Host: GMaWiP and Climate and Diversity Committee (contact Jessie Thwaites or R. Sassella with questions)
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Theory Seminar (High Energy/Cosmology)
Status of negative coupling modifiers for extended Higgs sectors
Time: 1:00 pm - 2:30 pm
Place: Chamberlin 5280
Speaker: Carlos Henrique de Lima, Carleton University
Abstract: In this work, we study the status of negative coupling modifiers in extended Higgs sectors, focusing on the ratio of coupling modifiers that probes custodial symmetry violation λWZ=κW/κZ. Higgs sectors with multiplets larger than doublets are the only weakly coupled models that give tree-level modifications to λWZ, and we explore all such models allowed by the constraint from the ρ parameter and perturbative unitarity. This class of models has a custodial symmetry violating potential, while the vacuum configuration preserves the symmetry. We apply precision measurements from ATLAS and CMS and show that each data set can exclude a vast set of models with λWZ<0 at greater than 95\% confidence level. We give evidence that λWZ<0 is excluded in all weakly coupled models.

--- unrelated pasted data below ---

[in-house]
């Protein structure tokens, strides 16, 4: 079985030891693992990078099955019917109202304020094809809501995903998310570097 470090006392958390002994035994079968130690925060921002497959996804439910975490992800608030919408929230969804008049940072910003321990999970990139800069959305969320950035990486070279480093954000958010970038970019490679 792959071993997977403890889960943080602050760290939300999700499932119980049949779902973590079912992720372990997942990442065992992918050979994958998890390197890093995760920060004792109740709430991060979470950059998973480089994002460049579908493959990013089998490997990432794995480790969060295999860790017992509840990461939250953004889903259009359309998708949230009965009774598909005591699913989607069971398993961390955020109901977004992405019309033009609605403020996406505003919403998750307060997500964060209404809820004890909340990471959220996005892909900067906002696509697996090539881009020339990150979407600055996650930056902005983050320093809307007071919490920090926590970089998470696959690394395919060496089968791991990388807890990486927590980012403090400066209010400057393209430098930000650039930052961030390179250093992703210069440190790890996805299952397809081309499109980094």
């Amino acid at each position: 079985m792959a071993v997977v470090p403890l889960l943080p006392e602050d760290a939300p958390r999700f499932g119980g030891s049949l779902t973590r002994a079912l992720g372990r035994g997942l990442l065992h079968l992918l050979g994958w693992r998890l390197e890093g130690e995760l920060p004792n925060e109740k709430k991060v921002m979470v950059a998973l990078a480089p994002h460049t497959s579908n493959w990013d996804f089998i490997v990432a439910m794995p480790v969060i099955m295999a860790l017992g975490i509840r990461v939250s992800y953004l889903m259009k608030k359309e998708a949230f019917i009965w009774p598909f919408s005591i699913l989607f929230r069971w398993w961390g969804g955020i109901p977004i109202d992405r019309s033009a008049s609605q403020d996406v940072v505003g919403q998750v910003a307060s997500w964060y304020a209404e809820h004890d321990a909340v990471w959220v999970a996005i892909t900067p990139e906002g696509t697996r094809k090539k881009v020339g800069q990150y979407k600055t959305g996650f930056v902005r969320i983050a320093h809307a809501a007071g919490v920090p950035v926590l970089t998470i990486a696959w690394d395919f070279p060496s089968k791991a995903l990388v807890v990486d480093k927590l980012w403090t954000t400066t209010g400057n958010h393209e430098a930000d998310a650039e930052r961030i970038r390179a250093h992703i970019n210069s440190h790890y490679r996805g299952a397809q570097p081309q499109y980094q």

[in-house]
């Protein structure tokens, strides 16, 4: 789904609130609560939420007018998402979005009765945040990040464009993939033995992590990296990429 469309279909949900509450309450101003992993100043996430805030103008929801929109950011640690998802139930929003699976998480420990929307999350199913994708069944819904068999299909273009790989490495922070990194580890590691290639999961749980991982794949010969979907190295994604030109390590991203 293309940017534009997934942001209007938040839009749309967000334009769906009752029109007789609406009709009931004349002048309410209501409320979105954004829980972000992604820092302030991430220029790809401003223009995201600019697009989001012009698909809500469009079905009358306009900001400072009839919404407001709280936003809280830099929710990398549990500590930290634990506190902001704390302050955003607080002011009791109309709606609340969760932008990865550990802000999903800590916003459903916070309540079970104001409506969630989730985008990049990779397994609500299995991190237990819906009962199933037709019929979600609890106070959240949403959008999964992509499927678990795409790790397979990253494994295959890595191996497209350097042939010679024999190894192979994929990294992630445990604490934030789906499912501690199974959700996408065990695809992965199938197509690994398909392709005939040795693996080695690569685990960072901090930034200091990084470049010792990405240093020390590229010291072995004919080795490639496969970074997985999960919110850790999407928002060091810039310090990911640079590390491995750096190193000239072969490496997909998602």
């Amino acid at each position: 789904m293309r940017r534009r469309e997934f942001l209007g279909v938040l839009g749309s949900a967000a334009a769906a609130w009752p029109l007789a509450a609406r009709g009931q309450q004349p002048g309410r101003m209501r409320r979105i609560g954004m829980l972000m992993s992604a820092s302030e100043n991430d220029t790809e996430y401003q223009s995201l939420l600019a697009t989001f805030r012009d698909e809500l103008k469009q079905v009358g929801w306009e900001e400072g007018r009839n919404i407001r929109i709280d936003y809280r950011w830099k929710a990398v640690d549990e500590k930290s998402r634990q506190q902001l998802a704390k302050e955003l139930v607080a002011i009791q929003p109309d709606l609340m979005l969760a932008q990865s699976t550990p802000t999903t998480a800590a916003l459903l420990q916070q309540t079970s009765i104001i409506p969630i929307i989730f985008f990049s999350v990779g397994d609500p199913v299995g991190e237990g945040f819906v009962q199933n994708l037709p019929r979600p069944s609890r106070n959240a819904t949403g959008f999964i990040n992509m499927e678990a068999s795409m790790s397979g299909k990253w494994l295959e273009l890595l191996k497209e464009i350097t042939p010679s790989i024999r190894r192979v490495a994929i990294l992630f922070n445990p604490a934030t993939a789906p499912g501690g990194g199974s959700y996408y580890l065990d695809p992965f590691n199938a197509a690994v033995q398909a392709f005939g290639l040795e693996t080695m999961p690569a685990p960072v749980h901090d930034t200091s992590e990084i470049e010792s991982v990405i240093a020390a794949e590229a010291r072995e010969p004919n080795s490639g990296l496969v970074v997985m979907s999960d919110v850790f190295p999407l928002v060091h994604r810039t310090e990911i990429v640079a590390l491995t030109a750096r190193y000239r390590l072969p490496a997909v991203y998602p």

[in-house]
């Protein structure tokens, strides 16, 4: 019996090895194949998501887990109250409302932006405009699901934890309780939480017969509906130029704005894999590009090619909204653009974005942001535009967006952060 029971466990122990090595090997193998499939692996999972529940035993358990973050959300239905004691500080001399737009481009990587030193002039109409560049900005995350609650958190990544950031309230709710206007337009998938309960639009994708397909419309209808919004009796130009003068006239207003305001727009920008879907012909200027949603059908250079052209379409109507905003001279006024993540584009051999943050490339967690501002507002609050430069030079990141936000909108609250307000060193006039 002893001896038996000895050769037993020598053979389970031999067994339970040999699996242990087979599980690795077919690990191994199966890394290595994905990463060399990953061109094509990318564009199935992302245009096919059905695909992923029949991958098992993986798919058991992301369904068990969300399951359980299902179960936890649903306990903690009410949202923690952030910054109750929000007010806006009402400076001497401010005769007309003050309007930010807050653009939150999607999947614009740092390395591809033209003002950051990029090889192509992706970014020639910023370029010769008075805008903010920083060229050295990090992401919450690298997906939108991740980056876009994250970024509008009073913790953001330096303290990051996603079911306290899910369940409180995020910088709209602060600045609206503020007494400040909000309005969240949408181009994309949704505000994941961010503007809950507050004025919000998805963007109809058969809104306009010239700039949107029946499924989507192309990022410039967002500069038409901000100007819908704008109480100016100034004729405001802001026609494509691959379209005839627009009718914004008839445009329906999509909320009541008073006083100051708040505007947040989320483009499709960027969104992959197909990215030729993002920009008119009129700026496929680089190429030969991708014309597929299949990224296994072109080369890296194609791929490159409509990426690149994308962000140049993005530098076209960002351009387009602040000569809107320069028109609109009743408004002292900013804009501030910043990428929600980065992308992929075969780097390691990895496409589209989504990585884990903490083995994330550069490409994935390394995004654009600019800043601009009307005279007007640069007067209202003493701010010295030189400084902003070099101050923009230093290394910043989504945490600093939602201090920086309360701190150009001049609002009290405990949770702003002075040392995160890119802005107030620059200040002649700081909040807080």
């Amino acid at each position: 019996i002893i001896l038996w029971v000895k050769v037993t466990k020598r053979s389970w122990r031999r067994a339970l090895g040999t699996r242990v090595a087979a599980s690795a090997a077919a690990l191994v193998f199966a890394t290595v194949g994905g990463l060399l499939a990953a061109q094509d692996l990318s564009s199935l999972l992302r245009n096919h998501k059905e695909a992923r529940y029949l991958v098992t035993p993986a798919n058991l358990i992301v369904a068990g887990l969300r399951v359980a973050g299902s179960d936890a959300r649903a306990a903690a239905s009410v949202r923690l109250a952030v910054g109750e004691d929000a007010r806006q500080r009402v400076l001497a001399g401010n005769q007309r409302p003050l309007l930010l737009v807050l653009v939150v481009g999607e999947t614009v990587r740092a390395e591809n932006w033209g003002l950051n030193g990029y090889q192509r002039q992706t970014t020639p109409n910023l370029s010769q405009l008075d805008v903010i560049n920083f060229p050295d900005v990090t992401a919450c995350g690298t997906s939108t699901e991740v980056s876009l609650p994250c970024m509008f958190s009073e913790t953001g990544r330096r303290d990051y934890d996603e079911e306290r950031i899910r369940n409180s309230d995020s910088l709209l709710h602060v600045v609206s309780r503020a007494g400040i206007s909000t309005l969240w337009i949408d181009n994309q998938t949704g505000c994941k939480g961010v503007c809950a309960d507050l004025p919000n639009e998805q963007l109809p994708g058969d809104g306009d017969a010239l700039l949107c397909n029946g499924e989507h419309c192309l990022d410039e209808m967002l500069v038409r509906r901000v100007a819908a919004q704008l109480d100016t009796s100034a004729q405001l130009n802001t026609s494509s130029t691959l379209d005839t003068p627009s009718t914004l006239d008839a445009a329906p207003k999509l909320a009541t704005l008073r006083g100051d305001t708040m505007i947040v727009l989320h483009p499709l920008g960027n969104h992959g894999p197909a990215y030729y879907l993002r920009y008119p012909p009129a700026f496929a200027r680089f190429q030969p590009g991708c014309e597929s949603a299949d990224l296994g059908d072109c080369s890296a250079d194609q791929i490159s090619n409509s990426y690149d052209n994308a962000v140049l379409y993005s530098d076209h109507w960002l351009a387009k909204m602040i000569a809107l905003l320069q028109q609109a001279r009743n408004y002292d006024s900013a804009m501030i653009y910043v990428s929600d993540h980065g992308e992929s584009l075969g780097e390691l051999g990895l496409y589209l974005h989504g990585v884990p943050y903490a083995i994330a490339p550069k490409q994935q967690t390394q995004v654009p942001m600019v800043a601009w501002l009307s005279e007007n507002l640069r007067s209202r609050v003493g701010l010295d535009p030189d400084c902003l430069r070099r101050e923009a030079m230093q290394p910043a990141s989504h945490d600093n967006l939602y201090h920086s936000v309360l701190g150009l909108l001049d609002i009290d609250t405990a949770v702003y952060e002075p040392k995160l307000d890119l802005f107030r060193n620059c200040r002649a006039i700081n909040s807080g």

Host: George Wojcik
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Thursday, April 27th, 2023

NPAC (Nuclear/Particle/Astro/Cosmo) Forum
Landscape of CP Violation in Long-Baseline Neutrino Oscillation Experiments
Time: 2:30 pm - 3:30 pm
Place: CH4274 or
Speaker: Sanjib Kumar Agarwalla, Institute of Physics, Bhubaneswar/UW-Madison